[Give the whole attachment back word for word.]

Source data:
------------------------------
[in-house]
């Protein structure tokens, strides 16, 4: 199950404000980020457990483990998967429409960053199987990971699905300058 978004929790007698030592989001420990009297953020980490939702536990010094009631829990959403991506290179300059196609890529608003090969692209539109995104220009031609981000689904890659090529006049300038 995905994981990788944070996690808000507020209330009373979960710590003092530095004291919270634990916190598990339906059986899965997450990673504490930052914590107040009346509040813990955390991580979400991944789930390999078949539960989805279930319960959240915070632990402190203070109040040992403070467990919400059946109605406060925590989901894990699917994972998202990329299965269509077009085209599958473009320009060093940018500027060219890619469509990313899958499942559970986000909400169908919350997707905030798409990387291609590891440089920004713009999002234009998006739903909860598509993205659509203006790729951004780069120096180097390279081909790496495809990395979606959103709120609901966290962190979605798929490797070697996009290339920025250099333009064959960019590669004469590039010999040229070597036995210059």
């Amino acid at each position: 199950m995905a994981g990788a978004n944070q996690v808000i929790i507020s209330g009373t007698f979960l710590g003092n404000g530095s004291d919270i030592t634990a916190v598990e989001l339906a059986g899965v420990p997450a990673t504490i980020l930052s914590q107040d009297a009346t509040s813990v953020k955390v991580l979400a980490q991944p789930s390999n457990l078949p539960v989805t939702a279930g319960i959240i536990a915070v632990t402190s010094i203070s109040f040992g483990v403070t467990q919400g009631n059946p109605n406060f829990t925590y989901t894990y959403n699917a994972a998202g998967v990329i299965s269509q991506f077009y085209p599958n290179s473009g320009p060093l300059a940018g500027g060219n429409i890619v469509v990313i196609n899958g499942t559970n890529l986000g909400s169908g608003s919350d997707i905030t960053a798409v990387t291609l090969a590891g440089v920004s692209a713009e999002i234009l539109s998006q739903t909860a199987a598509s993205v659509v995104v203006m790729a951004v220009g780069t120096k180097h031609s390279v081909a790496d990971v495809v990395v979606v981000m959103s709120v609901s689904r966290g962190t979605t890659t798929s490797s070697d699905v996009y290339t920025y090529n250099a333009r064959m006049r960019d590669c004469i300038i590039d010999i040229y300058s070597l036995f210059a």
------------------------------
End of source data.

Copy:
[in-house]
């Protein structure tokens, strides 16, 4: 199950404000980020457990483990998967429409960053199987990971699905300058 978004929790007698030592989001420990009297953020980490939702536990010094009631829990959403991506290179300059196609890529608003090969692209539109995104220009031609981000689904890659090529006049300038 995905994981990788944070996690808000507020209330009373979960710590003092530095004291919270634990916190598990339906059986899965997450990673504490930052914590107040009346509040813990955390991580979400991944789930390999078949539960989805279930319960959240915070632990402190203070109040040992403070467990919400059946109605406060925590989901894990699917994972998202990329299965269509077009085209599958473009320009060093940018500027060219890619469509990313899958499942559970986000909400169908919350997707905030798409990387291609590891440089920004713009999002234009998006739903909860598509993205659509203006790729951004780069120096180097390279081909790496495809990395979606959103709120609901966290962190979605798929490797070697996009290339920025250099333009064959960019590669004469590039010999040229070597036995210059």
């Amino acid at each position: 199950m995905a994981g990788a978004n944070q996690v808000i929790i507020s209330g009373t007698f979960l710590g003092n404000g530095s004291d919270i030592t634990a916190v598990e989001l339906a059986g899965v420990p997450a990673t504490i980020l930052s914590q107040d009297a009346t509040s813990v953020k955390v991580l979400a980490q991944p789930s390999n457990l078949p539960v989805t939702a279930g319960i959240i536990a915070v632990t402190s010094i203070s109040f040992g483990v403070t467990q919400g009631n059946p109605n406060f829990t925590y989901t894990y959403n699917a994972a998202g998967v990329i299965s269509q991506f077009y085209p599958n290179s473009g320009p060093l300059a940018g500027g060219n429409i890619v469509v990313i196609n899958g499942t559970n890529l986000g909400s169908g608003s919350d997707i905030t960053a798409v990387t291609l090969a590891g440089v920004s692209a713009e999002i234009l539109s998006q739903t909860a199987a598509s993205v659509v995104v203006m790729a951004v220009g780069t120096k180097h031609s390279v081909a790496d990971v495809v990395v979606v981000m959103s709120v609901s689904r966290g962190t979605t890659t798929s490797s070697d699905v996009y290339t920025y090529n250099a333009r064959m006049r960019d590669c004469i300038i590039d010999i040229y300058s070597l036995f210059a």